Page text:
Pre-kindergarteners at a Queens, NY, elementary school are learning as much about academics as they are about themselves with a new curriculum that encourages students to focus on managing their emotions.
Teachers at P.S. 212 in Jackson Heights work with many new immigrant students, principal Carin Ellis told The New York Times, and a new Kindness Curriculum introduced this year promotes mindfulness and builds social and emotional skills they need to persevere in academics.
“A child can come in and say, ‘My father was deported last night.’ How do you deal with that?” said Carin Ellis. “We give them tools to cope with their hurt and pain.”
The principal expects youngsters will also learn to better manage the stress of standardized tests and mitigate interpersonal conflicts.
The Kindness Curriculum uses breathing exercises, sensory games, songs, and stories to help students focus on their emotions and process their feelings, led by teachers like Danielle Mahoney-Kertes at P.S. 212.
“Our world is kind of a scary place,” she told The Times. “We can’t always control what is happening outside us. But what we’re teaching them is that they can control how they respond.”
Teachers at P.S. 212 are among 15,000 educators, parents, and others who signed up for the Kindness Curriculum since August, when it was introduced by the University of Wisconsin, Madison. The popularity of the curriculum stems from a broader, growing global movement to incorporate social and emotional learning in schools.
Research by psychologist Lisa Flook suggests students who learn about kindness are more willing to share, focus better, and show modest academic gains. The reason, she told The Times, is students who are struggling with anxiety, fear, or anger can’t focus on their work.
“Children who have positive relationships with their peers and teachers do better in school,” she said.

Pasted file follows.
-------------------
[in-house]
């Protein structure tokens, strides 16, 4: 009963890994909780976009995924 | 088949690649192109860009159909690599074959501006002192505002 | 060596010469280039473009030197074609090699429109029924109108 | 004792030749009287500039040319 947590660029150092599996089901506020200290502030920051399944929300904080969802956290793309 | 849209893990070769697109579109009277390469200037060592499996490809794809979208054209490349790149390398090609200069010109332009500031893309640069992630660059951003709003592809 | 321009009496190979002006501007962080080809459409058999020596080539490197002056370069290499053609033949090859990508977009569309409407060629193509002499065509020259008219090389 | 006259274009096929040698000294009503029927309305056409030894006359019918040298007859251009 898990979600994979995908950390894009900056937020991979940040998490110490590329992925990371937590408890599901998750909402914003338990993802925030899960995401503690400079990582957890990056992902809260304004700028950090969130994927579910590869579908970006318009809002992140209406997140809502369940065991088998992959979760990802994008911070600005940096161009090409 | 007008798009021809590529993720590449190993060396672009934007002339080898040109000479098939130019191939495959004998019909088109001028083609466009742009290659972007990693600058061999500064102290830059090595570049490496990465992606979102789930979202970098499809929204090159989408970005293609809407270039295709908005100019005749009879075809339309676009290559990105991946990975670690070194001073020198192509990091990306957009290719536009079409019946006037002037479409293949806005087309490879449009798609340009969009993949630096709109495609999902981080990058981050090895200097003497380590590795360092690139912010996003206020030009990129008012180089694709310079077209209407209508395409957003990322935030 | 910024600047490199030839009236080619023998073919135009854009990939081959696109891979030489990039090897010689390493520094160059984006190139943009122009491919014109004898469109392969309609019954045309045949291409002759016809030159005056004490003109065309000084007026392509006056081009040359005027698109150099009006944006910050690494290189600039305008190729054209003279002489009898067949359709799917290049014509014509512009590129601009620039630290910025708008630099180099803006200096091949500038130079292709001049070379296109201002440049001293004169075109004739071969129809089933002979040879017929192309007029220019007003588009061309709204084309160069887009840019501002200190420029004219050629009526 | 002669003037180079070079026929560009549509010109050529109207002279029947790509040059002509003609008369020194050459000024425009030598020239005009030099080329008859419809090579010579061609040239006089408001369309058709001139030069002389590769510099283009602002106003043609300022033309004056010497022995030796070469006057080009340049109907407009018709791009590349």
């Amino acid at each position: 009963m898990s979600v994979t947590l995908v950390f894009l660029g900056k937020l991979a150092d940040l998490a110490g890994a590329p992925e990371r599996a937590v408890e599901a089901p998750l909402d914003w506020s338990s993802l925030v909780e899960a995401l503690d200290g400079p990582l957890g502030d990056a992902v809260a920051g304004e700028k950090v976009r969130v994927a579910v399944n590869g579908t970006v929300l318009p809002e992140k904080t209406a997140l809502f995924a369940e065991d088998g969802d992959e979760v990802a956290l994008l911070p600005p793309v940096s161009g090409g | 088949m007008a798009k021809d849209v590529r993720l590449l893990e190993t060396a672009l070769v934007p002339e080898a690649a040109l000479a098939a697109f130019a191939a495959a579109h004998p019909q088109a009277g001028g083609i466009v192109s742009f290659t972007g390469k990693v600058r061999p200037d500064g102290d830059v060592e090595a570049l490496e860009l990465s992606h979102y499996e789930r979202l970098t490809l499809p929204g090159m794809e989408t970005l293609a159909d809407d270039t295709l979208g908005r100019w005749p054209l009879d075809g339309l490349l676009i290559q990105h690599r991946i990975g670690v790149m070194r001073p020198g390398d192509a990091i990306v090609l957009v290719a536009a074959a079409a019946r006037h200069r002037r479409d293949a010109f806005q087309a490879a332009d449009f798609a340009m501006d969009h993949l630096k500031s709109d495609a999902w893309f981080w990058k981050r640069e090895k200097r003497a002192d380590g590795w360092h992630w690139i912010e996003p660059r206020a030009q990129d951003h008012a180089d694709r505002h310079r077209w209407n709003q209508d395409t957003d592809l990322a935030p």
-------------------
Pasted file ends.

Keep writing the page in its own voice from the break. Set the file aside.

The University of Wisconsin team led by Richard Davidson, founder of the school’s Center for Healthy Minds, worked with the producers of “Sesame Street.” Davidson said the Dalai Lama inspired him to remove the religious context around contemplative practice to develop strategies that help people, and he pointed out that ages 4 to 7 is optimal for helping students learn lifelong psychological habits.
Rosemarie Truglio told The Times that the main objective was to guide children “to identify their feelings and to put a label on them.”
When children understand their own emotions, she said, they’re better able to empathize with others and offer help. A key to that is to introduce students to the concept of kindness and “to define it not so much in words as through behaviors,” she said.
The emphasis on both words and actions means educators at P.S. 212 and elsewhere are modeling kindness and helping students practice kind words and actions on a regular basis. The overarching goal is not merely to improve academics, but to form good children.
How schools form good children, wise leaders, and virtuous citizens is the animating question of a research study at the Institute for Advanced Studies in Culture at the University of Virginia that involved observations in classrooms, cafeterias, drama clubs, and athletic programs.
The study’s primary investigator, sociologist James Davison Hunter, echoes Davidson’s emphasis on the critical developmental period between the ages of 4 and 7 to help students form strong character.
“(W)e must acquire a moral sensibility—we learn what is right and wrong, good and bad, what is to be taken seriously, ignored, or rejected as abhorrent—and we learn, in moments of uncertainty, how to apply our moral imagination to different circumstances,” Hunter wrote in The Death of Character. “Over time, we acquire a sense of obligation and the discipline to follow them.”
The University of Wisconsin offers the Kindness Curriculum for preschoolers for free to interested educators.